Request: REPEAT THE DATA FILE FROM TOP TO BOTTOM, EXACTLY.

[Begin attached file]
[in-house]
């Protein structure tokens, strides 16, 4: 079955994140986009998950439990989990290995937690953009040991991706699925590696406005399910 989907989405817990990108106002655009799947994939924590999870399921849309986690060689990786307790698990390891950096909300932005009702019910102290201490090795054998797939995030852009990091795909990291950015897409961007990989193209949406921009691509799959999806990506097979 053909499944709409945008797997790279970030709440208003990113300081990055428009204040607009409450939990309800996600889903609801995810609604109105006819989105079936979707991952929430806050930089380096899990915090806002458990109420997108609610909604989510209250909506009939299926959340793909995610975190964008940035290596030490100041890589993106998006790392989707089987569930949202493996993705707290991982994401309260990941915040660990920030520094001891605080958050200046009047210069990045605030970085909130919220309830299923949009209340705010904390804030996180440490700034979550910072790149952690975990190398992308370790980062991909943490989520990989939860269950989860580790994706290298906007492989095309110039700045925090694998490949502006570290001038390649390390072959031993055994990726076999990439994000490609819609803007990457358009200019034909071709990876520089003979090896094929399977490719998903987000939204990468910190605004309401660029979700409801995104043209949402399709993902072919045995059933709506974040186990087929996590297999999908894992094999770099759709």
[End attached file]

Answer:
[in-house]
């Protein structure tokens, strides 16, 4: 079955994140986009998950439990989990290995937690953009040991991706699925590696406005399910 989907989405817990990108106002655009799947994939924590999870399921849309986690060689990786307790698990390891950096909300932005009702019910102290201490090795054998797939995030852009990091795909990291950015897409961007990989193209949406921009691509799959999806990506097979 053909499944709409945008797997790279970030709440208003990113300081990055428009204040607009409450939990309800996600889903609801995810609604109105006819989105079936979707991952929430806050930089380096899990915090806002458990109420997108609610909604989510209250909506009939299926959340793909995610975190964008940035290596030490100041890589993106998006790392989707089987569930949202493996993705707290991982994401309260990941915040660990920030520094001891605080958050200046009047210069990045605030970085909130919220309830299923949009209340705010904390804030996180440490700034979550910072790149952690975990190398992308370790980062991909943490989520990989939860269950989860580790994706290298906007492989095309110039700045925090694998490949502006570290001038390649390390072959031993055994990726076999990439994000490609819609803007990457358009200019034909071709990876520089003979090896094929399977490719998903987000939204990468910190605004309401660029979700409801995104043209949402399709993902072919045995059933709506974040186990087929996590297999999908894992094999770099759709």